There's something about flashing lights and LED displays that seems to appeal to the male psyche. Witness all the 'toys' that males generally make a beeline for - fast cars, electronic devices and expensive home theater systems. Common to all these gadgets is that they all have something shiny to boast about, be it the testosterone-fuelled dashboard of a super car or the classy VFD of a hi-fi system. For those who have similar urges but as yet unable to afford these finer things in life, DIY PC systems make for a reasonable alternative due to its lower entry price. Hence, case modding and decking out the PC in LEDs like a Christmas tree is usually the domain of male teenagers and adults. Undoubtedly, some of them will graduate to more expensive hobbies in the future but there is always a ready market for males looking to customize their 'rigs'.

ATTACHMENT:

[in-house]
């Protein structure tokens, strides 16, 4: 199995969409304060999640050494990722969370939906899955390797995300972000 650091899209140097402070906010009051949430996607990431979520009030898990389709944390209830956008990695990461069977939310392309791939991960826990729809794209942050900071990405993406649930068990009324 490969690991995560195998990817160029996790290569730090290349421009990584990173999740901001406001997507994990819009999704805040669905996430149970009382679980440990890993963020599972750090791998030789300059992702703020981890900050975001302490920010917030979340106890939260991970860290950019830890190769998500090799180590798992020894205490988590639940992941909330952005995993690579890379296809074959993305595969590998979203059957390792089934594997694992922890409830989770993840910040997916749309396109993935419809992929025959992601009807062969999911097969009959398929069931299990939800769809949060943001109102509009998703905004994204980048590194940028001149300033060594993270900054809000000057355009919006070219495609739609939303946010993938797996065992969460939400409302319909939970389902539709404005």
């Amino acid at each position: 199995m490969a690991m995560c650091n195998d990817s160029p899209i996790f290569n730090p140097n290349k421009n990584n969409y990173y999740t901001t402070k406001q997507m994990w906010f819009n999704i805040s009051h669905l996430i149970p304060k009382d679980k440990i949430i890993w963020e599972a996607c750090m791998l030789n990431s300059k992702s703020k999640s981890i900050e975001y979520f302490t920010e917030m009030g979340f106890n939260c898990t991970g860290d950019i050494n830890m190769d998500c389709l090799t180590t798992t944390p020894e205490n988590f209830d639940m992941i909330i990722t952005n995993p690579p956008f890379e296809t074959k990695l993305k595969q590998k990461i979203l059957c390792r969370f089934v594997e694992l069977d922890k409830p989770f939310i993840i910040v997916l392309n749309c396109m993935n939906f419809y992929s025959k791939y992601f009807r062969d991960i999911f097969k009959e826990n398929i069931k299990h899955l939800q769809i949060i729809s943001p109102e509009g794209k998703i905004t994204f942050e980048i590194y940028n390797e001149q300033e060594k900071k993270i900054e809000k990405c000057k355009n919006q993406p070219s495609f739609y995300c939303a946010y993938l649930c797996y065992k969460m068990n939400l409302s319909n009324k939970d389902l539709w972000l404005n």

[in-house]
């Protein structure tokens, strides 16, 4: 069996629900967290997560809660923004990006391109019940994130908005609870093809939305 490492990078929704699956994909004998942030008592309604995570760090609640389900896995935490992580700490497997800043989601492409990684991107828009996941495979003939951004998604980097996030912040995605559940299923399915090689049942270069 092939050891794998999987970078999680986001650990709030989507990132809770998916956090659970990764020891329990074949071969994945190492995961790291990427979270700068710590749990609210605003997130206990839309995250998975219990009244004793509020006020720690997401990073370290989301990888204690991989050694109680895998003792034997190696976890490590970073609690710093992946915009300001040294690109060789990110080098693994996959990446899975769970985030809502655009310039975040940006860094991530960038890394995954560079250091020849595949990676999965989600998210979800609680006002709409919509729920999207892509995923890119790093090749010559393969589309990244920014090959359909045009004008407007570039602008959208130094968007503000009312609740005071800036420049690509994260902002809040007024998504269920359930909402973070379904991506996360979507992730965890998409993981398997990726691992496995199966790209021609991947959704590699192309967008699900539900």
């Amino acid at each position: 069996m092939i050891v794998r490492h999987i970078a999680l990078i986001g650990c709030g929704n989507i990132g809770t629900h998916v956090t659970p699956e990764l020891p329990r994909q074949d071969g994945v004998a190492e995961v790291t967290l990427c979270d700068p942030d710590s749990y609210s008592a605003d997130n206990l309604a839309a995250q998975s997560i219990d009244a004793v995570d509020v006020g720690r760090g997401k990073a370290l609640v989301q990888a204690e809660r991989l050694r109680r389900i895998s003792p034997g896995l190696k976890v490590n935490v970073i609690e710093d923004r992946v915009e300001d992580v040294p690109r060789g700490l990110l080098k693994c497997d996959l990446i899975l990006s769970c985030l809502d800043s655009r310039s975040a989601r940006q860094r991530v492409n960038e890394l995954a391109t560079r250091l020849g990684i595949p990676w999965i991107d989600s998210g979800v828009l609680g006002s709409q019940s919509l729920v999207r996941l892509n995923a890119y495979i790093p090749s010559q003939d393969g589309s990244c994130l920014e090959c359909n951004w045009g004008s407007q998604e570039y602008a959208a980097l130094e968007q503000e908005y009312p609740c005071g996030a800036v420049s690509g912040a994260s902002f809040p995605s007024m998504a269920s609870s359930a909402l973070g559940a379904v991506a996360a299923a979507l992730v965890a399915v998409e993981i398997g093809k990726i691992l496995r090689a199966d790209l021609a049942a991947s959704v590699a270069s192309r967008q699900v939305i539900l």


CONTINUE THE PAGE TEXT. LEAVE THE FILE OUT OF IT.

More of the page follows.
It is this group of enthusiasts that ASUS hopes to capture with its latest product. Since most enthusiasts who overclock or heavily tweak their systems desire instant access to information like temperature and fan speed, ASUS has followed the trend of some manufacturers by including these in a separate display module that can be mounted in the 5.25-inch drive bay of the chassis. Such an approach has been done previously with both liquid and air cooled setups and we have even seen a PSU with such a monitoring module previously from AcBel. Now it seems that it's the turn of the graphics card to get such a real time monitoring tool and in fact according to ASUS, it's the first of its kind.
Dubbed the OC Gear, this add-on has been surprisingly paired with a mid-range NVIDIA GeForce 8600 GT graphics card. Perhaps ASUS feels that this module will give its product an advantage in this highly competitive segment. The card itself will function normally without installing the module; doing so just gives users the ability to modify the core clock, system volume and fan speeds simply by turning a knob. This can be done without exiting any application and going to the NVIDIA Control Panel as would be the usual case. Before we explore further how this monitoring tool works, let's take a look at the technical specifications: